Notes from tour...I have a friend who wanted to write a book. And he did. He wrote a beautiful book. He put his prose and poems together and made a book that settles down on you. So the thing that amazes me is getting something like that done. Getting all your words down - or at least the words you have at the moment. The effort - I enjoy thinking about the effort it takes us all to make things, to get things done, to get things pondered about...So we've been on tour for the past three months, and I've meaning to write to you, of course. But we get hammered in - getting somewhere new, fimding the post office, the grocery store, doing the show, then packing it up, saying goodbyes, packing the van - and we start driving...and it's a little bit of a time warp - my friend Kris mentioned yesterday a feeling of diffusing forward and backward in time -- it's like that. You root somewhere, then you go. And suddenly, I have thousands and thousands of miles to ponder. I watched the high plains of Texas meld into the desert, kept my eye out for a coyote and got to say hello to one. My favorite thing to do on the road is to see if I can catch the moment where there is snow on the ground...and you are driving...and driving...and then, there is no snow. That moment, from snow to no snow. It's always my challenge to notice it. Oh yes, there was a waterslide one day, and a mountain we hiked, and a crayfish boil. There were alot of puppies, one of which almost adopted me. No bedbugs - thank god - but I do always check just to make sure. The rally in DC attended by tens of thousands to oppose the - really the only word I can find rightnow is: shameful Keystone XL Energy pipeline some people want to build - and then as if to prove some horrific point, a pipeline burst in Arkansas, gushing oil down a residential street. Did you see that crazy video? Controlled skies? Weird things happen in this world: weird, sometimes beautiful, sometimes crazy, terrible things. Oh, oh, oh New Hampshire! We all got caught up in that big blizzard. Aretha was stuck in Northampton because the busses weren't running. We tromped through snow on our unexpected snow day. Librarians, students, farmers, knitters, fish-skin sewers, and photographers joined us on stage at Keene and I saw Aretha's solo show in New York, a brave, gorgeous, hilariously sad show - I mean that is just my description, you should see it yourself! In New York, at Baryshnikov Arts Center, we sold out our run. A year ago I was scared no one would come. Thank you - all of you who came and to you who joined us: O LOVE! The laughter when then kids came onto stage - that moment when the audience dropped into " oh...yeah...we are all just HERE. human." Oh god, I loved that. I was standing on stage with Aretha and we were slowly rolling to the floor when Max pushed in the door to let the kids and their moms in. The energy - both the rambunctious energy of little kids running and saying things little kids say, but also the quiet, soothing energy of being held, I took to the rocking -- the slow rocking back and forth. In Miami I loved dancing; just pushing our hearts to work - there is this sweat that happens there - and I met people in class and workshops who joined forces to help me make the show happen - and it had to happen, my parents were coming all the way from Alaska! Have you ever met someone you are so inspired by that you have no idea what to say? That happend to me in Arizona. It's uncomfortable, right? But I guess, why not hold it, too? The awkward silence...maybe more is said there than in a rumble of words.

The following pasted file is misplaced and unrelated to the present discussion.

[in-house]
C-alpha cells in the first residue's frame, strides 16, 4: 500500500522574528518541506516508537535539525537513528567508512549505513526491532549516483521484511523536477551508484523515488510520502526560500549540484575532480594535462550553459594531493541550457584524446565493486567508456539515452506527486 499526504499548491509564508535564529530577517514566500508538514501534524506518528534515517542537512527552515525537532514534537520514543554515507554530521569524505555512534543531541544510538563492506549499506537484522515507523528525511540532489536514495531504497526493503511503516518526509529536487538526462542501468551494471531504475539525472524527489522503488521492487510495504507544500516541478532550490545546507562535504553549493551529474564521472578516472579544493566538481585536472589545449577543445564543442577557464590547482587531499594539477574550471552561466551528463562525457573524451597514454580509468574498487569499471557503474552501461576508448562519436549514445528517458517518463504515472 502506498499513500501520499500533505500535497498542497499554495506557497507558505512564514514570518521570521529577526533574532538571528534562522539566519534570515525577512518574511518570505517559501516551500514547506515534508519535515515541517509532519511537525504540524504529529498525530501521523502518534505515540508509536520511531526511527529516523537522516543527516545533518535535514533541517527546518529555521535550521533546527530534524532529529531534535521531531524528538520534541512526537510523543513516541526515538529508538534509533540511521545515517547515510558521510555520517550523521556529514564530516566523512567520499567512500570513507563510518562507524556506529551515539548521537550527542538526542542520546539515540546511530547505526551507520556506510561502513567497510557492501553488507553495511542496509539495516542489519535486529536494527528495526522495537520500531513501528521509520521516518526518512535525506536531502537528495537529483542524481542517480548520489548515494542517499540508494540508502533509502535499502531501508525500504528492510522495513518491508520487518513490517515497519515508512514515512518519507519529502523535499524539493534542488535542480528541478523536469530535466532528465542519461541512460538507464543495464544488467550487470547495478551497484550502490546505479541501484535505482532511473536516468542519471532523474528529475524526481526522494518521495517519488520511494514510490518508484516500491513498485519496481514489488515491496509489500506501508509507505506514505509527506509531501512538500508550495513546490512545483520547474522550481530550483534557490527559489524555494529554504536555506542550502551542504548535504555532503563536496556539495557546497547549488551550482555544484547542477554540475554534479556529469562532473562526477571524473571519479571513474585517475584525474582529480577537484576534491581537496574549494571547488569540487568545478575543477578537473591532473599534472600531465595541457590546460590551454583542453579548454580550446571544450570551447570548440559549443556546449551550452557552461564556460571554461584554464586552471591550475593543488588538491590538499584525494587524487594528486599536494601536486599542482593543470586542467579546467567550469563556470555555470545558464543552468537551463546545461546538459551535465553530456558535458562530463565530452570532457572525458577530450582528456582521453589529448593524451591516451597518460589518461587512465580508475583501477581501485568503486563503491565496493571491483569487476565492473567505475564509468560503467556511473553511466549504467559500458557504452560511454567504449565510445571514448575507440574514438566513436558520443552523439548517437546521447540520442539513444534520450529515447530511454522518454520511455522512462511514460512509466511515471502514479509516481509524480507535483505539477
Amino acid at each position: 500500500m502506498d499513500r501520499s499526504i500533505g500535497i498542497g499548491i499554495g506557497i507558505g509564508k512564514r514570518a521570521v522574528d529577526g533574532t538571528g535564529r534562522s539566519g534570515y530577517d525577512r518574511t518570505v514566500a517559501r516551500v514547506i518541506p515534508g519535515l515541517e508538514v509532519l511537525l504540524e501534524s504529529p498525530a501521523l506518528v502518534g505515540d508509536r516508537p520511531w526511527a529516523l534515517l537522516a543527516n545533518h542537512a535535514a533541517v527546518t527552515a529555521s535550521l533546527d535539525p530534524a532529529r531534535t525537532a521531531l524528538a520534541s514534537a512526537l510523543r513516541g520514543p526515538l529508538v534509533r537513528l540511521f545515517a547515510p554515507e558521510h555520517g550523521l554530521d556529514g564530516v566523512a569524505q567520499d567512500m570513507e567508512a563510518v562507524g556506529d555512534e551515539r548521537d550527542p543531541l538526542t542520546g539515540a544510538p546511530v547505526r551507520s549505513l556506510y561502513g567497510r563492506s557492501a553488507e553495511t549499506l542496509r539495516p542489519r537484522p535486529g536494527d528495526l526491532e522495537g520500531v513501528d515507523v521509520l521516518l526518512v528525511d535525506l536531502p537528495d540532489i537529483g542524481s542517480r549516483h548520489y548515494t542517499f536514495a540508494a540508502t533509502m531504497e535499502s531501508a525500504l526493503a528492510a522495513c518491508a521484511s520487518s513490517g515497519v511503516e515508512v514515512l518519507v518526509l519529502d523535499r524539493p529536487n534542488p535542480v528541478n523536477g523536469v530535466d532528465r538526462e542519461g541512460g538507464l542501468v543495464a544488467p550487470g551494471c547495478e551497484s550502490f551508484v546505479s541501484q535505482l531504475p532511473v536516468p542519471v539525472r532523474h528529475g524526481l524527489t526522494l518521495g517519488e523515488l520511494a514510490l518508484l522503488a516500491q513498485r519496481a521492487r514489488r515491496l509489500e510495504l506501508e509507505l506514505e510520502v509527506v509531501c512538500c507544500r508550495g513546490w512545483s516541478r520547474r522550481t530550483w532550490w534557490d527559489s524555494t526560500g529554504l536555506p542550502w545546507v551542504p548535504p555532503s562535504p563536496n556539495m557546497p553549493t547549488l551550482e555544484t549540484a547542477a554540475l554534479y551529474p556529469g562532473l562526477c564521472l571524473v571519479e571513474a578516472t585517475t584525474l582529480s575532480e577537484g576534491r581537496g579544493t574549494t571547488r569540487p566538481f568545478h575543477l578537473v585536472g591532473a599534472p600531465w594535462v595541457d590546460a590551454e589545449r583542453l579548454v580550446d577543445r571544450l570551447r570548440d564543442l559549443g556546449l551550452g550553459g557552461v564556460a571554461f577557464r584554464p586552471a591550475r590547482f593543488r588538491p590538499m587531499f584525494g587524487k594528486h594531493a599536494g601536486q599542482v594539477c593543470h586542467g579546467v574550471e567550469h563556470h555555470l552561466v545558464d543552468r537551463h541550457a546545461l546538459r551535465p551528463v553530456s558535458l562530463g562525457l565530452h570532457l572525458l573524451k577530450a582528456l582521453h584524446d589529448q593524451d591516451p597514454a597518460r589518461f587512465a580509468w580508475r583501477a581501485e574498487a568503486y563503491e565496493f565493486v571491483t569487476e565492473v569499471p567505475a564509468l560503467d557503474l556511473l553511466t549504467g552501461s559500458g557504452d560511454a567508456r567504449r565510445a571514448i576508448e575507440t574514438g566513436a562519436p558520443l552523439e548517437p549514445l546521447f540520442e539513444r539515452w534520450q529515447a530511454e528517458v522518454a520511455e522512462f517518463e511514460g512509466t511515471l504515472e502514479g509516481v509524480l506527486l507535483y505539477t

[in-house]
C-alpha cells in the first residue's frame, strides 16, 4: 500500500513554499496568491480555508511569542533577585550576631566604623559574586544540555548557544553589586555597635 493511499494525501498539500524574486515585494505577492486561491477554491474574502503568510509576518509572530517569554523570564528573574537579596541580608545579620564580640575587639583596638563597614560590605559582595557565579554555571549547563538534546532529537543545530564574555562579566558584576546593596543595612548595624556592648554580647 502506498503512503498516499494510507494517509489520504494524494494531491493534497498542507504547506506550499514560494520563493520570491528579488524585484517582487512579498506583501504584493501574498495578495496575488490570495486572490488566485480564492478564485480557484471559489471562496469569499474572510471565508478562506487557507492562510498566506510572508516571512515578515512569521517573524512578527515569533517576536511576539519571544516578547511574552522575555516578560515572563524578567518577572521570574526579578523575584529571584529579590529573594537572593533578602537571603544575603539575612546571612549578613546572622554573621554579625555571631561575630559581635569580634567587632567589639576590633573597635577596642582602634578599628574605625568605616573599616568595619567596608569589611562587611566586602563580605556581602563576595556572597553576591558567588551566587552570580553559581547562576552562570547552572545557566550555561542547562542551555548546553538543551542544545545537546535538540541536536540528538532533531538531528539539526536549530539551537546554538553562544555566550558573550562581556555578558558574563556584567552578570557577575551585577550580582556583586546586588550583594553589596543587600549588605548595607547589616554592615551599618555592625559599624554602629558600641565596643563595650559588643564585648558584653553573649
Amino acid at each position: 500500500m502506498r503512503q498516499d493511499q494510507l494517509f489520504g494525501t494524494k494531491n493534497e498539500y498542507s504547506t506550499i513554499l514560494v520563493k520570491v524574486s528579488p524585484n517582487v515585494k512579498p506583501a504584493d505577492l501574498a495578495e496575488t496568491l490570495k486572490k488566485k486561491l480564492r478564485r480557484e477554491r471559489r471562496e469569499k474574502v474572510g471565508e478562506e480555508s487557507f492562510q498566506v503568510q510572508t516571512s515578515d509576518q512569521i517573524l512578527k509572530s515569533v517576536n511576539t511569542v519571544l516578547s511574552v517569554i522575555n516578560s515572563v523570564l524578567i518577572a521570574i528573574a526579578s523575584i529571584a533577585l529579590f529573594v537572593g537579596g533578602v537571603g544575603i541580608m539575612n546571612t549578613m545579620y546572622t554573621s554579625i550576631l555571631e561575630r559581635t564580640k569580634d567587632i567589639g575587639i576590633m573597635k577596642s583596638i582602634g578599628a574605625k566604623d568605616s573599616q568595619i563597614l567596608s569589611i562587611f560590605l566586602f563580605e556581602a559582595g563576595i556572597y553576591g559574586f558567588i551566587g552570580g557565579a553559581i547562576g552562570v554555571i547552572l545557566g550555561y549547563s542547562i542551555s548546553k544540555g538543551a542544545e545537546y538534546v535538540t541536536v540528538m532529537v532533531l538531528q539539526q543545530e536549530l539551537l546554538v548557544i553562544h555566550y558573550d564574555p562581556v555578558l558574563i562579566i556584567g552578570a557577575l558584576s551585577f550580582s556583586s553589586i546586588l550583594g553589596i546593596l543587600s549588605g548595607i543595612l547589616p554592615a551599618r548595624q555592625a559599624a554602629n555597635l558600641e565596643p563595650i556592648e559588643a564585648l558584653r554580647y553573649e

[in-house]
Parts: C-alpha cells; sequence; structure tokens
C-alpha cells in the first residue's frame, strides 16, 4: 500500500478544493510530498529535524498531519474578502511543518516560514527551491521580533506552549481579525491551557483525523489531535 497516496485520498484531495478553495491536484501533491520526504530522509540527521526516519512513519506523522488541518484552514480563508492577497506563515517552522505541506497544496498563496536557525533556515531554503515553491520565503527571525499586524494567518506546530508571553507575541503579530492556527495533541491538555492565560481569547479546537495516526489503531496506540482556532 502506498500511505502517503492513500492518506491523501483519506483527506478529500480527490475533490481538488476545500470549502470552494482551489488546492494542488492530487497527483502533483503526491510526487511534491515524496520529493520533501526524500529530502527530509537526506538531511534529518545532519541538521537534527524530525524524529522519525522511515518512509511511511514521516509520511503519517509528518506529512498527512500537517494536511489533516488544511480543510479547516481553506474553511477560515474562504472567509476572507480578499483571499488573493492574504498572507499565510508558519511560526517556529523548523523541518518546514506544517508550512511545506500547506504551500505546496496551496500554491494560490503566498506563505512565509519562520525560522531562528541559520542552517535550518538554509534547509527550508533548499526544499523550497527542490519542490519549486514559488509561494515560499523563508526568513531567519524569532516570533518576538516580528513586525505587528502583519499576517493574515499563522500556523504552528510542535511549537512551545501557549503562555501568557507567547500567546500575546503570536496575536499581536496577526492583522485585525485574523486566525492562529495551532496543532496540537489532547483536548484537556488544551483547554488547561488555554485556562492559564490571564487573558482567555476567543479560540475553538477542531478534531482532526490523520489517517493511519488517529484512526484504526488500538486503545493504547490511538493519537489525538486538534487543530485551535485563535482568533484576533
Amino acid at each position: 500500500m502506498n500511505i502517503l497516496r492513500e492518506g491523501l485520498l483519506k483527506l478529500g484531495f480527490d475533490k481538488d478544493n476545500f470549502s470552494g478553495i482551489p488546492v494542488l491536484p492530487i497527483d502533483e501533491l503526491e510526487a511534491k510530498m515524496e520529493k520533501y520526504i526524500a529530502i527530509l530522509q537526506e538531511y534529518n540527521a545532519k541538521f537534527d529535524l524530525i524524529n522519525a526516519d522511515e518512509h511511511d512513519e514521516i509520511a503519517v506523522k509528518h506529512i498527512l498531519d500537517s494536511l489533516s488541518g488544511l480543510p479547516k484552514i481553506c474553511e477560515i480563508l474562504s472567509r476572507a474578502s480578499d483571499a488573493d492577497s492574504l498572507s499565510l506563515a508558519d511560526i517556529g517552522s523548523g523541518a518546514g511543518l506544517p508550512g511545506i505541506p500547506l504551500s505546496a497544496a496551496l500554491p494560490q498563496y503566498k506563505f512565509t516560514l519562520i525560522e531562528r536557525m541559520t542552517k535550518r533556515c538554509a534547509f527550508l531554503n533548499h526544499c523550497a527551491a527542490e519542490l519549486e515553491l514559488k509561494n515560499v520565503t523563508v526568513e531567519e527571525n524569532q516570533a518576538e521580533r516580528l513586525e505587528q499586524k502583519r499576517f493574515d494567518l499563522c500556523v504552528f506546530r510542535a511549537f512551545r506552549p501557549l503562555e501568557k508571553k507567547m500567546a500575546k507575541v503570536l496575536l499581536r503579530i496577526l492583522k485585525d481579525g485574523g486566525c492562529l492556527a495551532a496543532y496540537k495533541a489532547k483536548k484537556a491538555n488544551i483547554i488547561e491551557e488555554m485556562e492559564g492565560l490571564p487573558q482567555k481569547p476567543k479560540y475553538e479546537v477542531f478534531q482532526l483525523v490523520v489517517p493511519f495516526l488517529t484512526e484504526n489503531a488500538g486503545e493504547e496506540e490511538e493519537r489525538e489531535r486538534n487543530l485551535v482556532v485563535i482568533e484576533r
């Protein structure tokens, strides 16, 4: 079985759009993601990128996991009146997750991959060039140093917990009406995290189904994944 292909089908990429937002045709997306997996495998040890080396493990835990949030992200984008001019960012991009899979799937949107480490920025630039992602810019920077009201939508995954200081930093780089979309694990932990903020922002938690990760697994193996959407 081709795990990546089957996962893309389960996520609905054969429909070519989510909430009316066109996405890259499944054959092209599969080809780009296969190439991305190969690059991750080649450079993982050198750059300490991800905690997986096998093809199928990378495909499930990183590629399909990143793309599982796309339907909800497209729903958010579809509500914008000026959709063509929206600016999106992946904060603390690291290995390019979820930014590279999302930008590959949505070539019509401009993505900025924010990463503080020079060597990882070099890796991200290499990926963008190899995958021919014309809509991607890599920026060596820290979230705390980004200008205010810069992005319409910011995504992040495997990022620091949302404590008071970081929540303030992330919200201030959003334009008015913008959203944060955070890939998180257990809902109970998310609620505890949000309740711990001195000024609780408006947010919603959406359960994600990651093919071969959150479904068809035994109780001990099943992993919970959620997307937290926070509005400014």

Quyana to everyone in New York, at Keene St., at ASU, and in Miami. We have enjoyed making and performing THIS for you.